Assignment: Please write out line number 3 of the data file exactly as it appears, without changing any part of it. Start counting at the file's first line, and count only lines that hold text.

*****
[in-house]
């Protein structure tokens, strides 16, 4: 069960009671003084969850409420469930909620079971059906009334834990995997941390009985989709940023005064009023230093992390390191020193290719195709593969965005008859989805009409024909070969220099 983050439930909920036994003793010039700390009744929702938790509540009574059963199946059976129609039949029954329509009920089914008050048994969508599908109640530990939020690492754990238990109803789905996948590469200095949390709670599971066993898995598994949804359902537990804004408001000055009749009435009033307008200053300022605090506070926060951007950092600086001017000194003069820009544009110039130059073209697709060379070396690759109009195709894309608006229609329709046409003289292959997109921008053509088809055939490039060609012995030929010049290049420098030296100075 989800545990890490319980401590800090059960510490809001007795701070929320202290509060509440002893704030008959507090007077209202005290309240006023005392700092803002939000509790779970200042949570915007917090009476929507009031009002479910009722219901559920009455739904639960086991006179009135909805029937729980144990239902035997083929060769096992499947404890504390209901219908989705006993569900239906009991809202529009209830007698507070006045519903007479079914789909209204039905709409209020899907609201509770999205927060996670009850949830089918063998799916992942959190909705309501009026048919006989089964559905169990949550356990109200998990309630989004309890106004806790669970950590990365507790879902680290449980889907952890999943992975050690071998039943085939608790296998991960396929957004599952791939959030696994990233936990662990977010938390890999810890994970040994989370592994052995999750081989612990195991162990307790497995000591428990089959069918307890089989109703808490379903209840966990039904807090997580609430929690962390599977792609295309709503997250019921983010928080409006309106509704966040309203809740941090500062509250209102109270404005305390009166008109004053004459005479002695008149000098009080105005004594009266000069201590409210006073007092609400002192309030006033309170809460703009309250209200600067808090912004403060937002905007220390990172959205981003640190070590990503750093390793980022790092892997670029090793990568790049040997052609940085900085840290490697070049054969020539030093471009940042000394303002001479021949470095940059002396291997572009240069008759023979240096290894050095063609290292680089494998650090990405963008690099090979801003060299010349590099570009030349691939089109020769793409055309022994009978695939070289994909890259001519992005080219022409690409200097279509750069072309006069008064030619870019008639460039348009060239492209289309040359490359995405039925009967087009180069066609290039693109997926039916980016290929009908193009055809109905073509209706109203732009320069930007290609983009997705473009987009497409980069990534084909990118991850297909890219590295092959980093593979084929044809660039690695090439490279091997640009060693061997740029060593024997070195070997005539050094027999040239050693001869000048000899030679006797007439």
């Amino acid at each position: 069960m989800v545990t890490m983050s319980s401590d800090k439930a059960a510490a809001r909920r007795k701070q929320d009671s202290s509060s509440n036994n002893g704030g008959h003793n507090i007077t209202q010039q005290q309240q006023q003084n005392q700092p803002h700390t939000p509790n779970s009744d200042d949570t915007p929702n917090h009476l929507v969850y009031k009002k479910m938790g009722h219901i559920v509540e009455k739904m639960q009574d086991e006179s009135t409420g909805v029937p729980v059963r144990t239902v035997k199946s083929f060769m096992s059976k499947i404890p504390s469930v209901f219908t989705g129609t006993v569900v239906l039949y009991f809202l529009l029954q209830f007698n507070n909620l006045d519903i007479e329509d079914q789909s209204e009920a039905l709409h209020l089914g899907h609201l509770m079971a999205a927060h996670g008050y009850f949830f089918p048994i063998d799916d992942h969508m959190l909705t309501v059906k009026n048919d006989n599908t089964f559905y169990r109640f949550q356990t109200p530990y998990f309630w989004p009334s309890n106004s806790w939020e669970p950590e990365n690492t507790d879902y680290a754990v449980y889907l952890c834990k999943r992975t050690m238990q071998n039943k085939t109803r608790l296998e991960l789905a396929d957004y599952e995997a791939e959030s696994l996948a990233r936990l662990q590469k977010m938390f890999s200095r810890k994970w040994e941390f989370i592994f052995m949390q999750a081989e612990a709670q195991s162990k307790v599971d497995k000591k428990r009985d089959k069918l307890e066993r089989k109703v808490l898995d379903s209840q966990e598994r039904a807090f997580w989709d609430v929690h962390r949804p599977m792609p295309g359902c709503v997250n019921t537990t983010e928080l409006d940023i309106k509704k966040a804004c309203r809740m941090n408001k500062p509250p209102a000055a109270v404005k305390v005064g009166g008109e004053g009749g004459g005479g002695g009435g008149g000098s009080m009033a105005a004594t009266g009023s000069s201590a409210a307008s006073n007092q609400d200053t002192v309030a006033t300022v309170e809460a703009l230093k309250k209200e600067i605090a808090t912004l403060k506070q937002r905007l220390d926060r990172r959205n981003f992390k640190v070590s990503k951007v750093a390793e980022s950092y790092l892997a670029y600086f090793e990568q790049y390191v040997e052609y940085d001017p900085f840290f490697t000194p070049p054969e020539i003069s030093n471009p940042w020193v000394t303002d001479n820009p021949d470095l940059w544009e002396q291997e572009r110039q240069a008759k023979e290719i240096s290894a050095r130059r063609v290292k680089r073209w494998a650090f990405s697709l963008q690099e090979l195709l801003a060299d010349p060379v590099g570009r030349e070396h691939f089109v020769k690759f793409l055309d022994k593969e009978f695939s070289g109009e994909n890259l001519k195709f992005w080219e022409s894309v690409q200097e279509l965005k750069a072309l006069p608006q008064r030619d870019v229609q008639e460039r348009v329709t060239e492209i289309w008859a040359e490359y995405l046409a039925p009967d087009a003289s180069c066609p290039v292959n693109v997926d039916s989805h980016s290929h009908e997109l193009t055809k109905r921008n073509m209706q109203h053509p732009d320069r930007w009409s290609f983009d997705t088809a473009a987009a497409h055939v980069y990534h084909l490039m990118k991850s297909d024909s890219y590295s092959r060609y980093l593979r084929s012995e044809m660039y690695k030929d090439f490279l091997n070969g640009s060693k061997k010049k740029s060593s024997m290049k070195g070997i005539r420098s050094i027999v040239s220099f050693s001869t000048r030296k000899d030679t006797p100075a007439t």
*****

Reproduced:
């Amino acid at each position: 069960m989800v545990t890490m983050s319980s401590d800090k439930a059960a510490a809001r909920r007795k701070q929320d009671s202290s509060s509440n036994n002893g704030g008959h003793n507090i007077t209202q010039q005290q309240q006023q003084n005392q700092p803002h700390t939000p509790n779970s009744d200042d949570t915007p929702n917090h009476l929507v969850y009031k009002k479910m938790g009722h219901i559920v509540e009455k739904m639960q009574d086991e006179s009135t409420g909805v029937p729980v059963r144990t239902v035997k199946s083929f060769m096992s059976k499947i404890p504390s469930v209901f219908t989705g129609t006993v569900v239906l039949y009991f809202l529009l029954q209830f007698n507070n909620l006045d519903i007479e329509d079914q789909s209204e009920a039905l709409h209020l089914g899907h609201l509770m079971a999205a927060h996670g008050y009850f949830f089918p048994i063998d799916d992942h969508m959190l909705t309501v059906k009026n048919d006989n599908t089964f559905y169990r109640f949550q356990t109200p530990y998990f309630w989004p009334s309890n106004s806790w939020e669970p950590e990365n690492t507790d879902y680290a754990v449980y889907l952890c834990k999943r992975t050690m238990q071998n039943k085939t109803r608790l296998e991960l789905a396929d957004y599952e995997a791939e959030s696994l996948a990233r936990l662990q590469k977010m938390f890999s200095r810890k994970w040994e941390f989370i592994f052995m949390q999750a081989e612990a709670q195991s162990k307790v599971d497995k000591k428990r009985d089959k069918l307890e066993r089989k109703v808490l898995d379903s209840q966990e598994r039904a807090f997580w989709d609430v929690h962390r949804p599977m792609p295309g359902c709503v997250n019921t537990t983010e928080l409006d940023i309106k509704k966040a804004c309203r809740m941090n408001k500062p509250p209102a000055a109270v404005k305390v005064g009166g008109e004053g009749g004459g005479g002695g009435g008149g000098s009080m009033a105005a004594t009266g009023s000069s201590a409210a307008s006073n007092q609400d200053t002192v309030a006033t300022v309170e809460a703009l230093k309250k209200e600067i605090a808090t912004l403060k506070q937002r905007l220390d926060r990172r959205n981003f992390k640190v070590s990503k951007v750093a390793e980022s950092y790092l892997a670029y600086f090793e990568q790049y390191v040997e052609y940085d001017p900085f840290f490697t000194p070049p054969e020539i003069s030093n471009p940042w020193v000394t303002d001479n820009p021949d470095l940059w544009e002396q291997e572009r110039q240069a008759k023979e290719i240096s290894a050095r130059r063609v290292k680089r073209w494998a650090f990405s697709l963008q690099e090979l195709l801003a060299d010349p060379v590099g570009r030349e070396h691939f089109v020769k690759f793409l055309d022994k593969e009978f695939s070289g109009e994909n890259l001519k195709f992005w080219e022409s894309v690409q200097e279509l965005k750069a072309l006069p608006q008064r030619d870019v229609q008639e460039r348009v329709t060239e492209i289309w008859a040359e490359y995405l046409a039925p009967d087009a003289s180069c066609p290039v292959n693109v997926d039916s989805h980016s290929h009908e997109l193009t055809k109905r921008n073509m209706q109203h053509p732009d320069r930007w009409s290609f983009d997705t088809a473009a987009a497409h055939v980069y990534h084909l490039m990118k991850s297909d024909s890219y590295s092959r060609y980093l593979r084929s012995e044809m660039y690695k030929d090439f490279l091997n070969g640009s060693k061997k010049k740029s060593s024997m290049k070195g070997i005539r420098s050094i027999v040239s220099f050693s001869t000048r030296k000899d030679t006797p100075a007439t």